Subsequently, the Plaintiff brought a wrongful dismissal claim and alleged that his resignation was involuntary and equivocal, and that the company effectively dismissed him by refusing to allow him to return. The trial judge considered the evidence and agreed with the Plaintiff. This portion of the judgment is instructive in showing how courts will assess such circumstances:
 The onus of proof that the employee voluntarily resigned is on the Defendant (Harris at 3-13 and Pacific West Systems Supply Ltd. v. Vossenaar, 2012 BCSC 1610 (CanLII) at para. 78).
 The test for resignation has subjective and objective components. Did he intend to resign and did his acts and words, objectively viewed, support a finding that he resigned? (Beggs v. Westport Foods Ltd., 2011 BCCA 76 (CanLII) at para. 36).
 Hill, J. in Gebreselassie at para. 43 states the following:
43. A valid and enforceable resignation must be clear and unequivocal — to be clear and unequivocal, the resignation must objectively reflect an intention to resign, or conduct evidencing such an intention: Kieran v. Ingram Micro Inc., 2004 CanLII 4852 (ON CA),  O.J. No. 3118(Ont. C.A.) at para. 27; Danroth v. Farrow Holdings Ltd.,  B.C.J. No. 2674 (B.C. C.A.) at para. 8; Rousell v. Prairie Implement Manufacturers Assn. (1992), 1992 CanLII 8069 (SK QB), 44 C.C.E.L. 243 (Sask. Q.B.) at 247-9. Whether words or action equate to resignation must be viewed contextually — the totality of the surrounding circumstances are relevant to determine whether a reasonable person, viewing the matter objectively, would have understood the employee resigned: Kieran, at para. 30; Dragone v. Riva Plumbing Ltd., 2007 CanLII 40543 (ON SC),  O.J. No. 3710 (Ont. S.C.J.) at para. 3; Maguire v. Sutton,  B.C.J. No. 138 (B.C. S.C.) at para. 47.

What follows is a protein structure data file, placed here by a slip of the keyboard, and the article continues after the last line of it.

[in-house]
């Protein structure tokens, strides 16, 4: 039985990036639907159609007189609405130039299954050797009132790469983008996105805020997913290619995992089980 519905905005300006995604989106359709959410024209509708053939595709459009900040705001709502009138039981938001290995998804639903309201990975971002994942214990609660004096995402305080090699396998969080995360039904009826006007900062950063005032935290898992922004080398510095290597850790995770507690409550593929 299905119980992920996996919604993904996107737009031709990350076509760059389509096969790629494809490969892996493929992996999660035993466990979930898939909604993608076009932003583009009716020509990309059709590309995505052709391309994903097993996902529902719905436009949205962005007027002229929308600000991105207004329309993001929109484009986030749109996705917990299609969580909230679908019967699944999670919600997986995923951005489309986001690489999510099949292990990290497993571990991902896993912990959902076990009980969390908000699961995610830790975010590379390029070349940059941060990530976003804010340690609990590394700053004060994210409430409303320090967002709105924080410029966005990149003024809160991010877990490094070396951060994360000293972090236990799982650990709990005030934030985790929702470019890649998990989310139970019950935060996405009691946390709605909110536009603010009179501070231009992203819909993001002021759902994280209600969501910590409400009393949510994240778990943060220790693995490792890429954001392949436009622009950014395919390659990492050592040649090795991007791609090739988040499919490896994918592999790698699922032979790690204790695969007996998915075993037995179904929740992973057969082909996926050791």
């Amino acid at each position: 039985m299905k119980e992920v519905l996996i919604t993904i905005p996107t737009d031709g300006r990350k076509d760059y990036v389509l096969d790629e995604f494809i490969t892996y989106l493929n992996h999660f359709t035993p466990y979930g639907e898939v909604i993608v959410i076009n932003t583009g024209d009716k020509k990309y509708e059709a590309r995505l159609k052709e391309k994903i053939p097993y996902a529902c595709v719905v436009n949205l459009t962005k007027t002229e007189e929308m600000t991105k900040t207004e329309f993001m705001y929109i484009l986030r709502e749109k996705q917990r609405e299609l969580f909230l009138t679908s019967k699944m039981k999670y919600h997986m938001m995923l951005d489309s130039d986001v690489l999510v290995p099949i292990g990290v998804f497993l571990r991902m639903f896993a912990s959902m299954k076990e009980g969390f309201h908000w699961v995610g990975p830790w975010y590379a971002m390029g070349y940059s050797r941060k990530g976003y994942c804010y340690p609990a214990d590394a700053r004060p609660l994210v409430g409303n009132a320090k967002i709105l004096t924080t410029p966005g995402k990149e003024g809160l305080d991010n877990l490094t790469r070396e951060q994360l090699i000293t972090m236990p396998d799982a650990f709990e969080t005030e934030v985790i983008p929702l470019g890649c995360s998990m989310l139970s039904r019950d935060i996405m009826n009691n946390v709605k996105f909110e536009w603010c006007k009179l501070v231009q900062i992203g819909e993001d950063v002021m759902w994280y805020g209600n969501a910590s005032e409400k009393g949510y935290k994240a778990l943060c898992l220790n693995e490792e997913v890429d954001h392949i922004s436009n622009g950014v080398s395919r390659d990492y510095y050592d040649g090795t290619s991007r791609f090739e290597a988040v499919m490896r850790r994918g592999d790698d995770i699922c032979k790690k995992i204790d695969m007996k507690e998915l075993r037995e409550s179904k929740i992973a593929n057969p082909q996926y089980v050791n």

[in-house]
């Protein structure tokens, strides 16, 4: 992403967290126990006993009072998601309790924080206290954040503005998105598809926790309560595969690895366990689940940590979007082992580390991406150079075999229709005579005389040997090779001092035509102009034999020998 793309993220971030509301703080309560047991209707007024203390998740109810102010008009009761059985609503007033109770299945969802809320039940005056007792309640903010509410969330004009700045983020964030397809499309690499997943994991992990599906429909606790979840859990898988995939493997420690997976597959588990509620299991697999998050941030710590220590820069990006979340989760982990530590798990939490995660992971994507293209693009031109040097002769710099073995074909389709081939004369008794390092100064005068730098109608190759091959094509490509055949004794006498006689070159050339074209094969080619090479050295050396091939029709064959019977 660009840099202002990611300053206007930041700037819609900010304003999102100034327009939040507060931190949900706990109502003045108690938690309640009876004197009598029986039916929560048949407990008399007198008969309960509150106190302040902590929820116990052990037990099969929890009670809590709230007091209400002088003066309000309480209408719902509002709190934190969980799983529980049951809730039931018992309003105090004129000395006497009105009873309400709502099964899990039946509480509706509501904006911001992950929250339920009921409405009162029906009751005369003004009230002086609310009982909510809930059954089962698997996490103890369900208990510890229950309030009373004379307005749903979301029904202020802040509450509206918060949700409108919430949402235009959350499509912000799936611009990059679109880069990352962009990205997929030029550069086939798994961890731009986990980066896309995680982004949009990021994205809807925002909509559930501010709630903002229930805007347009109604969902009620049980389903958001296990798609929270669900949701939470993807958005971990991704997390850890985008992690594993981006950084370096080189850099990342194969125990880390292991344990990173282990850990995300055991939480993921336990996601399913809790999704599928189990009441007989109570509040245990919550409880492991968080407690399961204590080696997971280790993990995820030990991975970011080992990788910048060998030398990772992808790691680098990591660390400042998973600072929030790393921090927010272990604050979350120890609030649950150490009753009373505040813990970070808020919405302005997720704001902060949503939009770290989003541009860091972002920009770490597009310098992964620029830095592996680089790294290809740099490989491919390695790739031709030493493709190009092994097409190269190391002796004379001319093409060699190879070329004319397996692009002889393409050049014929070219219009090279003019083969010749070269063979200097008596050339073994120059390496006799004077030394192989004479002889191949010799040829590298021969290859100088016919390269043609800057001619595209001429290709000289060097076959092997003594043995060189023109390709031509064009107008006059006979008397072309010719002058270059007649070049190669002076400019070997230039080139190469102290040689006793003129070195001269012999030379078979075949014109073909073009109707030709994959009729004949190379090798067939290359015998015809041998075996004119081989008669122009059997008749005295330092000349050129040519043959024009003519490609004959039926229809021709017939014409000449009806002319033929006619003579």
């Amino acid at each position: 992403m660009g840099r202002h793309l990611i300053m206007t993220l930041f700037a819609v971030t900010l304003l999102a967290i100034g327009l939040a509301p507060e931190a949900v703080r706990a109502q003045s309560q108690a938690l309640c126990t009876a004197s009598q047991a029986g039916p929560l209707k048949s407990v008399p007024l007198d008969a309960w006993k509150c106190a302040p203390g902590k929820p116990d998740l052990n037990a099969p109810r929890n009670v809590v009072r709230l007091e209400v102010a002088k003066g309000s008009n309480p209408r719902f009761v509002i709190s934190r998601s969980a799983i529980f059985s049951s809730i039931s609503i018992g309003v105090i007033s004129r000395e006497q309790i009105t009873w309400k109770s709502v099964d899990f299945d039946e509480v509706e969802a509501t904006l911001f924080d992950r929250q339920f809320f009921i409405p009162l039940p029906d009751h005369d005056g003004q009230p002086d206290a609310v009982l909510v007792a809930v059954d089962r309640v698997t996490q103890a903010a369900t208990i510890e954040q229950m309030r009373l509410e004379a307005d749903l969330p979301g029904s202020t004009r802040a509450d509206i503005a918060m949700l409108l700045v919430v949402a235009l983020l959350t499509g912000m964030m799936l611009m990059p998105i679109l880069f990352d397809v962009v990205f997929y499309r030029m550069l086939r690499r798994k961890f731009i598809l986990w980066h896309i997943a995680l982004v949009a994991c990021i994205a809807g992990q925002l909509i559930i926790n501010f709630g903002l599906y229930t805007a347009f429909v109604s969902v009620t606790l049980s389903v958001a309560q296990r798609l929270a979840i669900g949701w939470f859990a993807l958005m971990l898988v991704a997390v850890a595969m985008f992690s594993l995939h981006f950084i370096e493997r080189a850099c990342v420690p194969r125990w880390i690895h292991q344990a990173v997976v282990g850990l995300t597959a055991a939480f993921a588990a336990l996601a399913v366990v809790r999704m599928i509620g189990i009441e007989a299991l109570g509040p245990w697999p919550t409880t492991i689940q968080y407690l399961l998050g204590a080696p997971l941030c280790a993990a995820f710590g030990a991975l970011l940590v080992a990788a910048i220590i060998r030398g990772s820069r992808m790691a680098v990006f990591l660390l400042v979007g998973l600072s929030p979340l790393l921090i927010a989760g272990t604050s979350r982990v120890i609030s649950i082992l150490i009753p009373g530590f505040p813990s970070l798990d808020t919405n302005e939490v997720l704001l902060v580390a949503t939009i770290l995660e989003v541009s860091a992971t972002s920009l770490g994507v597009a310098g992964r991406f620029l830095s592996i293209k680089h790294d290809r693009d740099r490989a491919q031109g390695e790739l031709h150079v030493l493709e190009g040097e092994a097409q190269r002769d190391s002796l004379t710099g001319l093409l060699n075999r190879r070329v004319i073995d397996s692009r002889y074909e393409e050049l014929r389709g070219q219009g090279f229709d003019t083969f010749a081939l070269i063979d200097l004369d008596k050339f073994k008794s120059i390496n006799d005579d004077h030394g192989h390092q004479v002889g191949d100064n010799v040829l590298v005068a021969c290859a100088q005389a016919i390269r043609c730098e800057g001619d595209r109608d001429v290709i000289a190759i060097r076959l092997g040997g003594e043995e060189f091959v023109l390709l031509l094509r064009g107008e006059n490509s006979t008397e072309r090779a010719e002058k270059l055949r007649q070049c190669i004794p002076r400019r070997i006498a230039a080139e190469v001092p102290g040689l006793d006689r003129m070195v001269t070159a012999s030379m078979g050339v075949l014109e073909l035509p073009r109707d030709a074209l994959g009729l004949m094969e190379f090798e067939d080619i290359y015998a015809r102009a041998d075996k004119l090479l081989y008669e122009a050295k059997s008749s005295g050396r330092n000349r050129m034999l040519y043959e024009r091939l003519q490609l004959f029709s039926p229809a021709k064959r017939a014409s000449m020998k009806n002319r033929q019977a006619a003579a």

Viewed objectively, these facts suggest that the Plaintiff resigned. Subjectively, the evidence also supports the conclusion that this was the Plaintiff’s intention, at that moment.
 However, my conclusion respecting the Plaintiff’s resignation does not end the enquiry. As Hill, J. states in Gebreselassie at paras. 49 and 50: